When Is Extinction Really Extinction?
We hear in the media almost daily about the loss of species and habitats around the world. Debates rage over the question of just how many species are disappearing annually or even daily. Whatever the number, virtually everyone agrees that extinctions are happening at a rate higher than in the recent and probably more distant past.
As with most people aware of this situation, I worry about what kind of world (if any) we will leave to future generations. As a paleontologist I have a further interest, as well. I study one of the allegedly greatest episodes of extinction from the dim, distant past of Earth's history--the demise of the dinosaurs. I say allegedly, because as will become apparent in this book there are many misperceptions of dinosaur extinction.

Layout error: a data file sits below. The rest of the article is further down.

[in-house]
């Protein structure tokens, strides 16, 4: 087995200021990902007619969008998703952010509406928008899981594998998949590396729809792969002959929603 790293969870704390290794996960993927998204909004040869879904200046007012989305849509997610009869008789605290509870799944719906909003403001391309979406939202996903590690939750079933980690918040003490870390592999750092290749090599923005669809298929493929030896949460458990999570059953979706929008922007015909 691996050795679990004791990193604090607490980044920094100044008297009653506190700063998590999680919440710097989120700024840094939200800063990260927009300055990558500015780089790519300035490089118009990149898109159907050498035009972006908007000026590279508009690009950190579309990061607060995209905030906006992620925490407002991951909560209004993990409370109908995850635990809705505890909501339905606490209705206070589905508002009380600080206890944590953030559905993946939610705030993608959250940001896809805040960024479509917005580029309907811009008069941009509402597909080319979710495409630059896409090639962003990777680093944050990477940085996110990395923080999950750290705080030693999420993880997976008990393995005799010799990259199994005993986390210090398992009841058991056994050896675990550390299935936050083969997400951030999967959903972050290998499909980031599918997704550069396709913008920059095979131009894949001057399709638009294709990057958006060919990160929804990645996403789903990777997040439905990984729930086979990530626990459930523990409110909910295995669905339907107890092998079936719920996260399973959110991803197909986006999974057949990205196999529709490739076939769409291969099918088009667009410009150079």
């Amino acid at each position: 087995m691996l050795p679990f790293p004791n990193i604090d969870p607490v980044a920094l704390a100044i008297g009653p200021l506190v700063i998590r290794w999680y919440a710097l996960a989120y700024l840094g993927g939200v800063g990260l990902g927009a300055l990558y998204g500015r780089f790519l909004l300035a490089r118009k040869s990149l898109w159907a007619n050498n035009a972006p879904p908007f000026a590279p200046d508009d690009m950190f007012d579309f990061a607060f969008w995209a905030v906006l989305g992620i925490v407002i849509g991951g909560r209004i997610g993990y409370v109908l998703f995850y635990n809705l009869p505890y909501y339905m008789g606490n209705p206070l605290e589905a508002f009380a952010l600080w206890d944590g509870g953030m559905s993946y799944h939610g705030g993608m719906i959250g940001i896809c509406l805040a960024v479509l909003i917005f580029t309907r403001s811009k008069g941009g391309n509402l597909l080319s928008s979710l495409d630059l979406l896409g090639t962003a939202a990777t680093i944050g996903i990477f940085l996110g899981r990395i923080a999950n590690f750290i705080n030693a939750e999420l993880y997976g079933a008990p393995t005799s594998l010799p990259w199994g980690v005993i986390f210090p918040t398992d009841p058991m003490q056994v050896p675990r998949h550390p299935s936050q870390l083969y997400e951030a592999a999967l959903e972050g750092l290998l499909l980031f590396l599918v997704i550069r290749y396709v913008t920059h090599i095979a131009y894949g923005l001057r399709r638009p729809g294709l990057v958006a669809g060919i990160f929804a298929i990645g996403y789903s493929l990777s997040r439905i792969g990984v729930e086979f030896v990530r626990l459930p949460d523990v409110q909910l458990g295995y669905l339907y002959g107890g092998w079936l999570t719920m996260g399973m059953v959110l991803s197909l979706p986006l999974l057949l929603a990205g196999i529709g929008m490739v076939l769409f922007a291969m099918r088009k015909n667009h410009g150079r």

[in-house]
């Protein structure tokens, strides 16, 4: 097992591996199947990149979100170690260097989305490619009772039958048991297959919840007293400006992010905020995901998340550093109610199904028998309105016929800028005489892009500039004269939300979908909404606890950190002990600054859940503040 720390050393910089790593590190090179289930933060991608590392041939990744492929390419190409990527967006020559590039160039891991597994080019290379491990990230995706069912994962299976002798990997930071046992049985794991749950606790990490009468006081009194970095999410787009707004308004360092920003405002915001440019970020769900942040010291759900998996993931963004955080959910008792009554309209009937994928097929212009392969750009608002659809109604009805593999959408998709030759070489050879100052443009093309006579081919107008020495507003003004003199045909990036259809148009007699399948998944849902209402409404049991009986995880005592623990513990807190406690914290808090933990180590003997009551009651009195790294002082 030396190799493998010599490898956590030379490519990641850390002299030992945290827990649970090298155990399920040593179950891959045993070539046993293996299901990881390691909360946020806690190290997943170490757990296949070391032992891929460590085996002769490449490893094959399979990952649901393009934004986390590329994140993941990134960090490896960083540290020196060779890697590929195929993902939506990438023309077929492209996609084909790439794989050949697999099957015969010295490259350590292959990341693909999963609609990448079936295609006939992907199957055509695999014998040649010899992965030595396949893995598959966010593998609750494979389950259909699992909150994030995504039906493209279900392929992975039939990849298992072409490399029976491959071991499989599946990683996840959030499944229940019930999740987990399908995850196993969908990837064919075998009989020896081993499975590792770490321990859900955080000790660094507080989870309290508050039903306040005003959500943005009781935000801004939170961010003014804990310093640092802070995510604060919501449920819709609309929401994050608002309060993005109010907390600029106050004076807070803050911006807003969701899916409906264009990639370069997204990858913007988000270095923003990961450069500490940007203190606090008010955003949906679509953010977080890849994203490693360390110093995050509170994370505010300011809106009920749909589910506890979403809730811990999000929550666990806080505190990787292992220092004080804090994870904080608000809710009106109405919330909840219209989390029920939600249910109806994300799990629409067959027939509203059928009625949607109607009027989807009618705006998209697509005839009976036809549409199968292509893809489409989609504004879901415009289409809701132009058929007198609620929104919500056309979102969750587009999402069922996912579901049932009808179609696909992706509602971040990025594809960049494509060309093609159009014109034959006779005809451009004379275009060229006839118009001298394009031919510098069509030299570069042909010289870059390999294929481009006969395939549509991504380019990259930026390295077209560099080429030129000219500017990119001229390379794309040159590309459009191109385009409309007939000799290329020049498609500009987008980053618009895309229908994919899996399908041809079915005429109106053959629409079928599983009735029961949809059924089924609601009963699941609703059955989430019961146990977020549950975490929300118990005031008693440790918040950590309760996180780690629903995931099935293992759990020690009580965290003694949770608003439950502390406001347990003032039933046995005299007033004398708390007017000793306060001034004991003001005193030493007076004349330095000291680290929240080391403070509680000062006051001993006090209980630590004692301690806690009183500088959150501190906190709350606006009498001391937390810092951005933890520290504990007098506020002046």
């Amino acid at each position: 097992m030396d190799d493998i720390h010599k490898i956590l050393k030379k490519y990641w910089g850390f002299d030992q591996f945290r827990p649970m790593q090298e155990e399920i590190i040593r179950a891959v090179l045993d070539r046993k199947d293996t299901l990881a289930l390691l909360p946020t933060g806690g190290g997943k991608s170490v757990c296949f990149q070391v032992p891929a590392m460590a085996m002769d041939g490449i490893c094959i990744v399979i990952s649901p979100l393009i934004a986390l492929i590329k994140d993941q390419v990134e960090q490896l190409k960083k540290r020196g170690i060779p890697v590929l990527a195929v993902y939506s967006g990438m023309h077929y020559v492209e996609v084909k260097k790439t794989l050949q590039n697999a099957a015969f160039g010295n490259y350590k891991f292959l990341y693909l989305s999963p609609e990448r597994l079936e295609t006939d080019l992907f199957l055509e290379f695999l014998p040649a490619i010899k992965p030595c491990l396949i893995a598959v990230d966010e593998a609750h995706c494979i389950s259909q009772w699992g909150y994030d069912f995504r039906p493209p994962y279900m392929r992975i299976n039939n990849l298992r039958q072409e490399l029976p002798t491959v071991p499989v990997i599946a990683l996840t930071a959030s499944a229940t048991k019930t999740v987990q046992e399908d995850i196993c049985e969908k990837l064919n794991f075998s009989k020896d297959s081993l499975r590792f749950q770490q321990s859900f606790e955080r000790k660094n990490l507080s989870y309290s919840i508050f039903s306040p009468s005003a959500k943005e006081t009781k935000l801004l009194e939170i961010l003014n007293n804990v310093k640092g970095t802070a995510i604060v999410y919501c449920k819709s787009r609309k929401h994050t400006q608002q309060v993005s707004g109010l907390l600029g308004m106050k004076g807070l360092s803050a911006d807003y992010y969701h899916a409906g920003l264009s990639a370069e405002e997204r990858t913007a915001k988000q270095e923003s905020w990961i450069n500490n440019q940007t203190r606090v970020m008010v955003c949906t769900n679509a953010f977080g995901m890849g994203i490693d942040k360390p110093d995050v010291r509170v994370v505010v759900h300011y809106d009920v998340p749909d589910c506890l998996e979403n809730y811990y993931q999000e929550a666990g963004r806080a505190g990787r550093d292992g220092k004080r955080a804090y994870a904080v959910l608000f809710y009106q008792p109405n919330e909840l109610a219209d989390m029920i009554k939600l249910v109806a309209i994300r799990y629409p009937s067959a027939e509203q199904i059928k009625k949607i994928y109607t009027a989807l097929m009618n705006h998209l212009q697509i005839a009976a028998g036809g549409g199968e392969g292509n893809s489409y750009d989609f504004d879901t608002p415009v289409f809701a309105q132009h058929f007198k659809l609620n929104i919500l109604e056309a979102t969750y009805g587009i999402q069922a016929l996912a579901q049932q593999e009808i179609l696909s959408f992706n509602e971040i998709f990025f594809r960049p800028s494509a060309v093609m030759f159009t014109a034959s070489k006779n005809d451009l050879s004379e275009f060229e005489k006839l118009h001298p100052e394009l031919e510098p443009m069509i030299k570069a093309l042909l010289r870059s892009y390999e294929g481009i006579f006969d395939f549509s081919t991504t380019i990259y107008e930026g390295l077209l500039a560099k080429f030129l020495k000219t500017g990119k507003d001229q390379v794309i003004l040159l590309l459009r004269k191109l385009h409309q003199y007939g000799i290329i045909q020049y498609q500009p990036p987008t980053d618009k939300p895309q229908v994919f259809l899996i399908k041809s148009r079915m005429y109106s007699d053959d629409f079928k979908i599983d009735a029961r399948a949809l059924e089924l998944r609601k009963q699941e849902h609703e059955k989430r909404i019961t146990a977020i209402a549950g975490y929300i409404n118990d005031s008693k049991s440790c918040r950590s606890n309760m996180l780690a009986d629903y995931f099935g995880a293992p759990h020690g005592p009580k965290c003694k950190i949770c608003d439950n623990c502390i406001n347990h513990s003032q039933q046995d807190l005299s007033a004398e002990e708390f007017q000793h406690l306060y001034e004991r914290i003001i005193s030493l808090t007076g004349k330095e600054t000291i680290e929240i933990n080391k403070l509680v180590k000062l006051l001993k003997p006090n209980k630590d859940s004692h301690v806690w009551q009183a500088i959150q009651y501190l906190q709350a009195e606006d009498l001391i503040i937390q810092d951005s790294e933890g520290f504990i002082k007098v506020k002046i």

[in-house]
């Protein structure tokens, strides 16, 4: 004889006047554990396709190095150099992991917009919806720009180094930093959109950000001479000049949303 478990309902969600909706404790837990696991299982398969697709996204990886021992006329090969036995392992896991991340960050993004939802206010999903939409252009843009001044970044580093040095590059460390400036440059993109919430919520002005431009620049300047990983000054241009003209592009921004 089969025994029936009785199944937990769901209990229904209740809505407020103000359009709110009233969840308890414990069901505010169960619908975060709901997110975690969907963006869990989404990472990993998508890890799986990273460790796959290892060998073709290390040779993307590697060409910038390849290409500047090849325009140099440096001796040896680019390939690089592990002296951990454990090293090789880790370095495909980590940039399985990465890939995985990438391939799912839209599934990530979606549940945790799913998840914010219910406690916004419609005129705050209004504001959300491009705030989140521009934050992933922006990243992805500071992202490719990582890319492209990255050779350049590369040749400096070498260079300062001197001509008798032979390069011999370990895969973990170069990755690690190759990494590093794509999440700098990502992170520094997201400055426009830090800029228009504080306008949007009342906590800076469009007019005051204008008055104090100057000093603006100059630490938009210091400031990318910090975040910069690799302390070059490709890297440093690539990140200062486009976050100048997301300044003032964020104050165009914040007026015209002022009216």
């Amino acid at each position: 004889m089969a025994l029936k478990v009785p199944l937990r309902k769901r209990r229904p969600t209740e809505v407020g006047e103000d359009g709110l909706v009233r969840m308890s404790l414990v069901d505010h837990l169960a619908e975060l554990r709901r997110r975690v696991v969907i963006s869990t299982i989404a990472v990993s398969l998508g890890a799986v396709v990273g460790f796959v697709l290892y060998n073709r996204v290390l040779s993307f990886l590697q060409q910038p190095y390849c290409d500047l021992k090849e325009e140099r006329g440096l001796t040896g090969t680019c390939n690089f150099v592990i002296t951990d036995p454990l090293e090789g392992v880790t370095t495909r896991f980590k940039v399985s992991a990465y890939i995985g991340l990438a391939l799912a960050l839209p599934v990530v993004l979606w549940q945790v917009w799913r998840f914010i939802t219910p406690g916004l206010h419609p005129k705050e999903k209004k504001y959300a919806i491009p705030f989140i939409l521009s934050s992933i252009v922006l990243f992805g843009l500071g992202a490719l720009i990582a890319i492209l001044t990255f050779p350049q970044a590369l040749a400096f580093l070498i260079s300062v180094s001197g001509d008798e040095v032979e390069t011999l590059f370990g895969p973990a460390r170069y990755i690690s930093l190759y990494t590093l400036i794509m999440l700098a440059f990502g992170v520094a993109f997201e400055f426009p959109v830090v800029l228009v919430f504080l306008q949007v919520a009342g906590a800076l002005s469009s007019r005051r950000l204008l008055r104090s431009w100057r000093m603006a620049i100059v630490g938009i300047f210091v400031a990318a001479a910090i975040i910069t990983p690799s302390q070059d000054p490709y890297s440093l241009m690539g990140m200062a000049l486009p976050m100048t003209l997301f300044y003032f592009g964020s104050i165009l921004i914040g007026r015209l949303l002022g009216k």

A very real problem in analyzing the fossil record is determining whether the disappearance of a fossil species from any given area is really an extinction or some other phenomenon requiring explanation. This might at first glance seem a nonproblem. Shouldn't any disappearance in the fossil record be taken as an extinction? In this chapter I will argue that a disappearance from the fossil record should not automatically be assumed an extinction. Such an assumption, moreover, can lead to severe misunderstandings of the fossil record.
A starting point for this examination is a definition of extinction. This might seem an odd and unnecessary endeavor, but as will become clear, extinction covers various concepts, depending upon